A dairy farmer who has fed calves Shine Once-a-Day milk replacer for four years says it is an important part of his system because it eases labour and results in content calves that thrive.
Shane Lucey and his parents, Denis and Bernie, produce milk from a herd of 100 Friesian cows, supplying Bandon Co-op in County Cork.
Spring is a very busy time on their farm so, four years ago, they looked at ways to simplify the system.
They were introduced to Shine Once-a-Day by Dr Christine Cum-mins of Bonanza Calf Nutrition, who also helped develop a feed plan for their calves and has provided advice during and after the milk rearing period.
“If I have a query, Christine is always at the end of the phone or will call at the yard,’’ says Shane.
After four seasons, the results speak for themselves, he says. “It does what it says, it eases labour, the calves are content and they thrive well.’’
Shine Once-a-Day is specifically designed to be slowly digested throughout the day: this means that the calf isn’t left with an empty stomach for long periods, which leaves it feeling satisfied.
Breeding consists of artificial insemination for 4-5 weeks using Friesian straws on the best cows to produce replacements, and for cows deemed undesirable for replacements, beef straws are used.
A stock bull is used to sweep up with heifers put to an Angus and cows to a Hereford. As all calves are retained for rearing, Shane aims for a good frame and growing potential for beef animals. Beef animals are sold as stores and replacements retained to calve down at 24 months.
The calving period is very compact, particularly at the be-ginning. New-born calves receive transition milk from their own dam for the first three days before pooled transition milk is offered for the next 10 days.
At two weeks calves are fed Shine Once-a-Day twice daily for a period and are then transitioned to once daily feeding with the same amount of powder fed in a lower volume of liquid.
“Previously I was feeding whole milk but it was a lot of work as the parlour is a good distance from the calf shed,” Shane explains.
Shine Once-a-Day therefore repre-sented a significant labour saving.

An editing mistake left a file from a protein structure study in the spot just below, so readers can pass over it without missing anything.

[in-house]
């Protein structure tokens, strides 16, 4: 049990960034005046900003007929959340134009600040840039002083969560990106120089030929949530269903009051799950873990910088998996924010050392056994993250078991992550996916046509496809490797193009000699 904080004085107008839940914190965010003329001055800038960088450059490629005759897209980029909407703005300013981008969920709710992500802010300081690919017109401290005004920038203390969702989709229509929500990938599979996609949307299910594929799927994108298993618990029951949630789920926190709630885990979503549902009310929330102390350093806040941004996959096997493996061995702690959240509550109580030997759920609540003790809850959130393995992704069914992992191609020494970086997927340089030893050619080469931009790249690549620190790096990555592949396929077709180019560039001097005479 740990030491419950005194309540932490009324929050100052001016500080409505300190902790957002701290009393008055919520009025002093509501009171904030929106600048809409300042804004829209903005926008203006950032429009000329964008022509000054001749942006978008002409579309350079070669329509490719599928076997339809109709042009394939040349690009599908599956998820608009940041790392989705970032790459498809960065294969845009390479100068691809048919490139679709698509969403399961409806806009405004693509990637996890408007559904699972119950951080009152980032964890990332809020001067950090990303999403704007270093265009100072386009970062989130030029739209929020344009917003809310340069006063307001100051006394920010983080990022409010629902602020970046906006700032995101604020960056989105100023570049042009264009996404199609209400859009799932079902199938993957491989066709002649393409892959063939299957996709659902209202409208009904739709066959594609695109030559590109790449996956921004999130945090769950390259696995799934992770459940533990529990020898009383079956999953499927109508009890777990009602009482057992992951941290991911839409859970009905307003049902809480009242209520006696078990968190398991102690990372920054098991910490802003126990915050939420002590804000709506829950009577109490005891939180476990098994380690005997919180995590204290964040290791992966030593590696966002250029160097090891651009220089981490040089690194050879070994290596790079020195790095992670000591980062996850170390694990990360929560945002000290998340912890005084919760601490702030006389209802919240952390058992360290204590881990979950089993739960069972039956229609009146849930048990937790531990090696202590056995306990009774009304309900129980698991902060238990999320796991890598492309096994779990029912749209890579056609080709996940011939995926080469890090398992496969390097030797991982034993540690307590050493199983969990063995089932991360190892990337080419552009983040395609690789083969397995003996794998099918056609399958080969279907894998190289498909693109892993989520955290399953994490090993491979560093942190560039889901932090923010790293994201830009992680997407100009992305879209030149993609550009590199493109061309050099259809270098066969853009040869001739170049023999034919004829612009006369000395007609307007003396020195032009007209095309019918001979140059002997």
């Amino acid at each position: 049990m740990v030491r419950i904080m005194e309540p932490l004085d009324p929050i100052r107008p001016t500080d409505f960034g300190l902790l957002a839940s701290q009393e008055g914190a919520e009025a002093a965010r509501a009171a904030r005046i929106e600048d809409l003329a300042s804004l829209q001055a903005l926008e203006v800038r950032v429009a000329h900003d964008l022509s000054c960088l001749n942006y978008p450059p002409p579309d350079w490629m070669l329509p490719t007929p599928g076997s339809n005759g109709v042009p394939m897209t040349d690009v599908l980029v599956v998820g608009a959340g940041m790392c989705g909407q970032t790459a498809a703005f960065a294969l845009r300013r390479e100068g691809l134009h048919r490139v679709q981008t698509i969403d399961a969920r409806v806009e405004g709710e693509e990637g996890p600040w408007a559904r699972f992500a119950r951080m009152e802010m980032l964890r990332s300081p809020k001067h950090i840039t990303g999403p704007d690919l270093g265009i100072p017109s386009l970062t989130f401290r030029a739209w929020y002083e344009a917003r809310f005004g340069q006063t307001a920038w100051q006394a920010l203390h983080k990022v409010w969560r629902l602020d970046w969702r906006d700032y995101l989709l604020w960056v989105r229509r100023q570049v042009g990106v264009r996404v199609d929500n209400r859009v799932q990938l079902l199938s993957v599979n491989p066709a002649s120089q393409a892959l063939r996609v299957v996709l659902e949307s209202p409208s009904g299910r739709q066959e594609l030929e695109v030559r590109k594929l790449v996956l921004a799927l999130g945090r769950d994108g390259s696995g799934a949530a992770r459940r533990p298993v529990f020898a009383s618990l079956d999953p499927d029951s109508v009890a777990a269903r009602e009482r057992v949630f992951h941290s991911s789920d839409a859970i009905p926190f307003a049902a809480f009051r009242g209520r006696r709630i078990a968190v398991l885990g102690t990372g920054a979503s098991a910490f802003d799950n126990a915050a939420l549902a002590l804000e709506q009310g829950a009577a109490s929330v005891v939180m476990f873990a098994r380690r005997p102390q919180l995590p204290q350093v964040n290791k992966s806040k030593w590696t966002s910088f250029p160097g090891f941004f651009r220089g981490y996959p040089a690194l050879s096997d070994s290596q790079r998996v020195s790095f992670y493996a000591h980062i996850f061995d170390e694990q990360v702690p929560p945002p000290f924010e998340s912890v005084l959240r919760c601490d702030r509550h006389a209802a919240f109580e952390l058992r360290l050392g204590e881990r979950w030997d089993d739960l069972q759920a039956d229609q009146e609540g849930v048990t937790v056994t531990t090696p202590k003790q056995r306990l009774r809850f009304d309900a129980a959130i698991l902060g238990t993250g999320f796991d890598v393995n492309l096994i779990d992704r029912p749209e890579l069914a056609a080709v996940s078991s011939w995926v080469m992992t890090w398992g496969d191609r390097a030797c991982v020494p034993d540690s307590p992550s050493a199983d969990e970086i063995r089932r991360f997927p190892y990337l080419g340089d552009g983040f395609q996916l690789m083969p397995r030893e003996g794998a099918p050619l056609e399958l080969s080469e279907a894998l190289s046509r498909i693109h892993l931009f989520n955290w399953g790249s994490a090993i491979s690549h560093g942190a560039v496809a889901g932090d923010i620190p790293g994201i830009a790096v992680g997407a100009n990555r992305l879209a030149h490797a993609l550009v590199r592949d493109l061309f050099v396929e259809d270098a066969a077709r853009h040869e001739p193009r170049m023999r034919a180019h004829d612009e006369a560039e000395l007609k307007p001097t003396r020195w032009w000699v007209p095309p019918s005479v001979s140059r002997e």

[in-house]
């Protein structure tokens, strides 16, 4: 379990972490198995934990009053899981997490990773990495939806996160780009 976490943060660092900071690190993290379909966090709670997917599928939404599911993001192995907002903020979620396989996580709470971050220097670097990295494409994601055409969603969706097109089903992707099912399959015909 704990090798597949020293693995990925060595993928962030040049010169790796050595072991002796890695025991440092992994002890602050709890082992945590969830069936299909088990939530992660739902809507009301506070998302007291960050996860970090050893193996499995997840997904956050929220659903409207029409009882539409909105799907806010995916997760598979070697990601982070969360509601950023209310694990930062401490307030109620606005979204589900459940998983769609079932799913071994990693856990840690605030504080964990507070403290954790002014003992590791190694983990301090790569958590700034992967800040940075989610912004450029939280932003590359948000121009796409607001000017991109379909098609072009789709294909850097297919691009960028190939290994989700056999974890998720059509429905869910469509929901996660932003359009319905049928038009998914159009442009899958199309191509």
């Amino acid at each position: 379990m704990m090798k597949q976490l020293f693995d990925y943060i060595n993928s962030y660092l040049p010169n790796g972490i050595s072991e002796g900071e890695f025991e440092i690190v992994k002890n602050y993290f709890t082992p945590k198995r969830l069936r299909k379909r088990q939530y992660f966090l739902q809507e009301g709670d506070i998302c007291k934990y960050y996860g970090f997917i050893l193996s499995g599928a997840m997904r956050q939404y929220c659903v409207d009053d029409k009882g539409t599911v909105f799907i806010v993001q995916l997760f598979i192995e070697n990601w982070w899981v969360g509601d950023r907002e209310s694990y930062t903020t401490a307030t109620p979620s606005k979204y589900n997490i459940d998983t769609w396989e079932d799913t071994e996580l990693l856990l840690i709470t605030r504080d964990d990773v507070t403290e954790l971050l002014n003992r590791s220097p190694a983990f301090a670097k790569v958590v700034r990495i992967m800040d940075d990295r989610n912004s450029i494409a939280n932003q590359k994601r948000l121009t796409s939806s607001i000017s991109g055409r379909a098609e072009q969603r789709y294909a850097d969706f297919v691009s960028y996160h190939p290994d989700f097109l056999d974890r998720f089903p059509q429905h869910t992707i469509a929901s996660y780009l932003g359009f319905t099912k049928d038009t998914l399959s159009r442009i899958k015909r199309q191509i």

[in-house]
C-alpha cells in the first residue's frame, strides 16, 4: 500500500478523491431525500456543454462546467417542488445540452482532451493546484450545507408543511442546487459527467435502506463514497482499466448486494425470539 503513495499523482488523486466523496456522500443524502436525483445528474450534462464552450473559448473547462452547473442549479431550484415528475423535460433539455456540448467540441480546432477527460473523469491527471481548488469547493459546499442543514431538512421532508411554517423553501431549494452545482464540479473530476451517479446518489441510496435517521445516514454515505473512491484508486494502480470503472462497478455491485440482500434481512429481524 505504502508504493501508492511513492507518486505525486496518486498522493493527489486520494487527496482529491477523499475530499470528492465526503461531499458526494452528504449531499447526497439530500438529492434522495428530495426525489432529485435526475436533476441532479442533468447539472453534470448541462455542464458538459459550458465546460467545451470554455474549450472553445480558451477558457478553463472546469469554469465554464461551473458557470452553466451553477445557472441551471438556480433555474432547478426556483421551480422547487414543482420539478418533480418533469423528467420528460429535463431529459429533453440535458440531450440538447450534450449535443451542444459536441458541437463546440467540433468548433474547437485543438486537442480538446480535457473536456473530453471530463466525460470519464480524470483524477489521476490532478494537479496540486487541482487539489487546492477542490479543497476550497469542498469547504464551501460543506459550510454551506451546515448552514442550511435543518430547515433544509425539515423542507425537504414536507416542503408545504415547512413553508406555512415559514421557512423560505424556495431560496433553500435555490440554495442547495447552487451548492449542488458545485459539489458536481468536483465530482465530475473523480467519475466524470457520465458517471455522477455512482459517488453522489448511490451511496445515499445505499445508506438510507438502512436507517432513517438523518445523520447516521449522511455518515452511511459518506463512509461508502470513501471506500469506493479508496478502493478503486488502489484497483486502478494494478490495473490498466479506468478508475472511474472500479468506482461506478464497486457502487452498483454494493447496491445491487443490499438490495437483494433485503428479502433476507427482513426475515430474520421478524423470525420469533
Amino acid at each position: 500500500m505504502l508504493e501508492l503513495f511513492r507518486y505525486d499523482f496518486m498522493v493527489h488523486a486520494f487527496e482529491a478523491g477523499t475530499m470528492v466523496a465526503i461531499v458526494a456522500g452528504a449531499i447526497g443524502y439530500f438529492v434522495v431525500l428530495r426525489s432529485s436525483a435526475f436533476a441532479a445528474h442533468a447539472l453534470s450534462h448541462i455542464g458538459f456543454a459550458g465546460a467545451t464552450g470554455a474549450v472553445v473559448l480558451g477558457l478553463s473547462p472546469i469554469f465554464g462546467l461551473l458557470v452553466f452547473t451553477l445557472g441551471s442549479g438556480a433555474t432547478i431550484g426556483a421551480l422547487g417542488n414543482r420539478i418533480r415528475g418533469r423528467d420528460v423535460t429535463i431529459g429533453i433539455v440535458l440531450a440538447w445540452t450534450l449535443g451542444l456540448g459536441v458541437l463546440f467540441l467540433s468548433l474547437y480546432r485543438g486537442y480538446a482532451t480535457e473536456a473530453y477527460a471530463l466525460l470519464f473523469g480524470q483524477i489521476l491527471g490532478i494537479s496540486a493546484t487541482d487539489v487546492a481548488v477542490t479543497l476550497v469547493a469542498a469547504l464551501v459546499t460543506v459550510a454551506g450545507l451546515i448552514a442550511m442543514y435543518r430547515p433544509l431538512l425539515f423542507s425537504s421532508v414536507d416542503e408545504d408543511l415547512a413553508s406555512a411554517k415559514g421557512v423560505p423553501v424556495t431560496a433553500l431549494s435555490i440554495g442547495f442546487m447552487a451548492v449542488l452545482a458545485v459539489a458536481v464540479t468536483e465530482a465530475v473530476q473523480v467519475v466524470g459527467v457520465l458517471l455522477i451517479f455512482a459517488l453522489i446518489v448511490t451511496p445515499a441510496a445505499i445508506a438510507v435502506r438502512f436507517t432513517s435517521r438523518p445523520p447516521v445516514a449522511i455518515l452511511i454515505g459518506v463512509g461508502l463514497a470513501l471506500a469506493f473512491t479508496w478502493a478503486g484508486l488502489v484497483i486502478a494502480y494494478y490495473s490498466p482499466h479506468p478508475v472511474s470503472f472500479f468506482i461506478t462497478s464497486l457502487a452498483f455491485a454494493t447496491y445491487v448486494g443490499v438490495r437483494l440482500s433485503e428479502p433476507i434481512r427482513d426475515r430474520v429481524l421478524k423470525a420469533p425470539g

Initially calves are fed using individual buckets and are then penned according to size and drinking speed. They are then fed in small groups of up to eight calves, with feed provided in troughs.
“I definitely notice calves take up meal much faster since I began using the once a day system,’’ says Shane, reflecting on the impact the new feeding system has had on calves.
Within four weeks they are consuming large amounts of meal, which is excellent for preparing the rumen for the post-weaning period.
Once calves are strong, mostly at between seven and eight weeks of age, they are weaned.
“They would be eating plenty of meal for a bit before weaning,” says Shane.
Once weaned, calves are kept indoors and are later given access to a yard and offered good quality dry silage.
When weather permits, calves are turned outdoors to begin their grazing season, initially in their own rotation and, once all calves have been turned out, they are grouped according to age.
The main group would typically include 50 calves; as the season progresses, the groups are divided into breeds and size: there are separate groups for the replacement heifers and beef calves. There is also a group for the youngest calves.
They remain on concentrates throughout the grazing season – the youngest gets approximately 1kg and the older calves 0.5kg.
As is common in calf rearing, Shane’s system isn’t without its hiccups: in the spring of 2019 he had an outbreak of cryptosporidiosis but with the help of Crowleys, his vets, and Christine, the outbreak was brought under control.
Part of the prevention and treatment plan was to feed calves Transformula. “I found it very good for helping calves recover,” Shane notes.
Transformula is a transition milk replacer that provides the calf with an energy boost; it has highly digestible ingredients and has been formulated with a focus on calf gut health.
“This formula helps with the recovery of the gut,” Christine explains.
With ingredients to aid cell proliferation, the damaged gut can repair itself.
Furthermore, the high level of low heat skim in Transformula gives the calf more time to process the protein going through its system.
“We kept calves on Transformula until they were better,” Shane explains.
A damaged gut is similar to an under-developed gut as it can’t efficiently digest all the materials that an older calf can digest.
Once recovered, calves were reintroduced to Shine Once-a-Day and they haven’t looked back.